When the Munchkin was brand new, I watched every step of development with wonder and awe. I firmly believed that I would never lie to her. I planned to explain every decision, vowing to never use the hated phrase: Because I said so. And in the beginning it was easy to hold these ideals. She simply didn’t argue with me. She ate what I gave her and watched me with wide attentive eyes.
And then we fell down the other side of the mountain. Her willful side kicked into high gear and life got exponentially more difficult. My little Munchkin does everything in her own time. She refuses to be swayed by even largest show of force. So where did that leave me? I found my way into the world of subterfuge.
My mother sent me a copy of Deceptively Delicious by Jessica Seinfeld. This book has been around for a while now, but just in case you haven’t come across it, I explain. The idea is that you make fruit and vegetable purees, and store them in the freezer. Then you add them into your kids’ favorite recipes to sneak in extra vitamins and nutrients. My first experiment was with banana bread, the recipes called for cauliflower puree. The Hubbie said “Mmmmm this good. New recipe?” I laughed so hard I nearly fell over. Well I never said I was a good spy. The jig was up with him. He became my co-conspirator.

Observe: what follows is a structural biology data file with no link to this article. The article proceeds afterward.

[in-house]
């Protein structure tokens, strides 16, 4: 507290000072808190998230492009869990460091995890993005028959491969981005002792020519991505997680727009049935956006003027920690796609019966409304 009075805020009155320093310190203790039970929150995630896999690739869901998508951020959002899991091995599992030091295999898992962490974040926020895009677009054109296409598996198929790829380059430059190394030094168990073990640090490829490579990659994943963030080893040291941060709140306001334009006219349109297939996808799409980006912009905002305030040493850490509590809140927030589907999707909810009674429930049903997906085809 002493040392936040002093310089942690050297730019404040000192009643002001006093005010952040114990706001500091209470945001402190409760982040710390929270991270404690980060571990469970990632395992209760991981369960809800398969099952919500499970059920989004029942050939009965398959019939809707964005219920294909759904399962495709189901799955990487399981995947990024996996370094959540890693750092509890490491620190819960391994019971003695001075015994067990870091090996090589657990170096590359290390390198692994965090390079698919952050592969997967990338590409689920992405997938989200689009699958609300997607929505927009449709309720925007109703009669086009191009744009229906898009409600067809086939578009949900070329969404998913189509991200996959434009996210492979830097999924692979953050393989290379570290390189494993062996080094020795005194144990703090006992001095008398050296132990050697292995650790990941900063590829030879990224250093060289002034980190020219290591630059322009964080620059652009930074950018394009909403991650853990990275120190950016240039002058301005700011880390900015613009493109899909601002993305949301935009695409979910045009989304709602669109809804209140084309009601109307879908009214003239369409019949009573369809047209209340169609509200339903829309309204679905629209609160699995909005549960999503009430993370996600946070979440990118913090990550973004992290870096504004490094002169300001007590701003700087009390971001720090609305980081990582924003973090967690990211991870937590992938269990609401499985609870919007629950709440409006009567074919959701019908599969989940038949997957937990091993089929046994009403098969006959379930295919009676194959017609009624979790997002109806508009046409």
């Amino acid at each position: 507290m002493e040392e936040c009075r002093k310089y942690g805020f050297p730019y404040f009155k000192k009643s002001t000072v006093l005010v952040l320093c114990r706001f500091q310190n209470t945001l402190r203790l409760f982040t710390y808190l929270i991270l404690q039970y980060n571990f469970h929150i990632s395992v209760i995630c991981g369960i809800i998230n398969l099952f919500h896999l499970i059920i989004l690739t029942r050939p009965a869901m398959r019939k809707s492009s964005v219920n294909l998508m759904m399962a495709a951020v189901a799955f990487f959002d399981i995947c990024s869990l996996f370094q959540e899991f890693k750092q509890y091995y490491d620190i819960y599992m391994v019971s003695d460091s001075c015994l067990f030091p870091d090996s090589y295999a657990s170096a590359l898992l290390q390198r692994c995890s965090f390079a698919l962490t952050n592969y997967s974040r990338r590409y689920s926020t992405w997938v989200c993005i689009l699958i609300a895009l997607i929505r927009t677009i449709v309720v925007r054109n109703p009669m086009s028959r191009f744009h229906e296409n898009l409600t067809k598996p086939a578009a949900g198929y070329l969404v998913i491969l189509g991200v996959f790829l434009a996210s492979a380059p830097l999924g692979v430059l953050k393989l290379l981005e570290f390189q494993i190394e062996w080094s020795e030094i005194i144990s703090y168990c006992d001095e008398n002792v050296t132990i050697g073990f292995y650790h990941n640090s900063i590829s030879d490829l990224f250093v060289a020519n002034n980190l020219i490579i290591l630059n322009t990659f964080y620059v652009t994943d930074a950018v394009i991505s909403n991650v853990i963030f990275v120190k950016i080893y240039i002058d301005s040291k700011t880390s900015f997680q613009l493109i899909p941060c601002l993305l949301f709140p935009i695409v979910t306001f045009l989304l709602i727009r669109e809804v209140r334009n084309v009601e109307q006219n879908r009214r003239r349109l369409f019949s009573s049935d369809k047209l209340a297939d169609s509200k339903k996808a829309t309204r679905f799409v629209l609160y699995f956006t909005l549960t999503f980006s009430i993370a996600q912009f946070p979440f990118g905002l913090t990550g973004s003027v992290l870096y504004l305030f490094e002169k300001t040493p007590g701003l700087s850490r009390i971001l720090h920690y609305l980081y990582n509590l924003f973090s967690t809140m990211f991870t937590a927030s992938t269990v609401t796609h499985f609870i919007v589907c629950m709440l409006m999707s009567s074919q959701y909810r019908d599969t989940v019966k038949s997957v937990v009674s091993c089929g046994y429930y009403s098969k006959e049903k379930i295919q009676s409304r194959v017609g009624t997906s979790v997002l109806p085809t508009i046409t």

Over the last two years I’ve added squash puree into Mac and Cheese, carrot puree into meatloaf, summer squash into “plain” buttered noodles. However my daughter’s favorite dish is something she calls pink pancakes. Can you guess what makes them pink? It’s beets, a vegetable she won’t touch in its original form. This particular recipe also uses ricotta cheese so she’s unknowingly getting protein and vegetables. It’s a real powerhouse. And when I pull the beet puree out of the fridge she calls it the “bag of pink.”
As I progress through motherhood I find issues that shouldn’t be avoided or ignored as well as little moments, like these, where nutrition is more important. I’ve even gotten her to eat baked eggs with cauliflower puree because I called them puffs and she got her own little cup. In this case it’s not so much deception as artful presentation.